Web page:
5 examples of retail home page good practice
Great ecommerce websites are likely to be based on personal preference. But many would agree there are common practices for persuasive design that should be tested, if you're not using them already.
In this post, I take a look at a range of less well-known small to medium business ecommerce websites where I have deconstructed the practices to suggest a shortlist of 'must have features' for the homepage. It's part one of a series of posts, next I'll be looking at category pages. Of course, in a blog article there is a limit on what can be sensibly covered. See the relevant Smart Insights guide for more details.
Home page feature 1. Clear Navigation covering sufficient product categories
Browsing is a core user activity on the home page. So your site menu / navigation should be simple enough to be clear to the user, yet allow them a more comprehensive choice of browsing than top-level categories alone. For example shoes.co.uk has a very clear top level navigation - womens, mens, kids etc. It then breaks out the top categories into sub-category options along a left hand menu. In addition there are clear navigation options for the advertised sales products, so allowing the user a wide choice in how to navigate the site.
Home page feature 2. Ensure On-Site Search is prominent and sufficiently sophisticated
Search is another key home page behaviour. Users today are less patient than they ever were, particularly if they are in the 'Hunter' stages of the conversion path i.e. ready to convert. Ensuring that they can get straight to the product they want with no confusions or diversions can mean a large difference in conversions therefore ensuring that your search box is a clearly visible navigation option as soon as they hit your site is a good call!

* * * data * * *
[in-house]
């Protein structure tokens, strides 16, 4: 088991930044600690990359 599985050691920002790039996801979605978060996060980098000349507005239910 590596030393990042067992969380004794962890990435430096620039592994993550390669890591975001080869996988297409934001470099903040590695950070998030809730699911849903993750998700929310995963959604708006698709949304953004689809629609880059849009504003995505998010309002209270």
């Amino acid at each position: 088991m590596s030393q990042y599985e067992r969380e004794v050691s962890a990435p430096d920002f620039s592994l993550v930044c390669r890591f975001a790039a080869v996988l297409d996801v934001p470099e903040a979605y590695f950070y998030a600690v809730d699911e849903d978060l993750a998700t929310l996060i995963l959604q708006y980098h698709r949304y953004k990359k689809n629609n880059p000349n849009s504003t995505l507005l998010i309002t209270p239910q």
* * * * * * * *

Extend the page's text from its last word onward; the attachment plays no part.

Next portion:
However it's not just the visibility that's important- it's also the functionality. Providing a search option that churns out 200 results with no further way of filtering adds complexity and reduces conversion rates. So ensure that you take steps to make your search more user friendly through predictive search suggestions and filtering options on search results pages as seen below on lifeandlooks.com
Home page feature 3. Define strong Value Propositions and personalised customer service messaging
Many great home pages are now using personalisation to really 'hook' their customers- this is back to old school sales techniques. If you can build a rapport with your customer, you are more likely to achieve a sale. And if you can show the customer what it is that they are looking for (right time, right place) even better! The likes of House of Fraser welcome you by name when you arrive on their site - and if they don't know your name they have a likable 'Hello Stranger' quip.
Smaller ecommerce websites are continuing to increase their usage of customer service messaging nicely too. In the below example some small customer service touches such as detailing free delivery and returns work well. Remember it is a customer that converts, not a web page!
Home page feature 4. Use distinct Calls to Action for primary paths
Too many website designs rely on customer interpretation of their prompts rather than having a very clear call to action. Customers are not mind readers! Make your call to action so clear that it leaves them no choice but to understand the message and then the visitor will need to resort to the menu less often. I came across this nice example recently from uk website MoodByMe- a website that allows you to customize your very own cashmere clothes, which they tell us clearly on the home page. Multiple times:
Your home page is one of the most important pages on your website to get right. Not only is it your 'shop window' it is also a high footfall area. A snapshot of 10 Ambition Digital ecommerce clients shows that on average 17% of a websites' page views will be concentrated on the home page. So show your home page some love and ensure you create a better ecommerce website!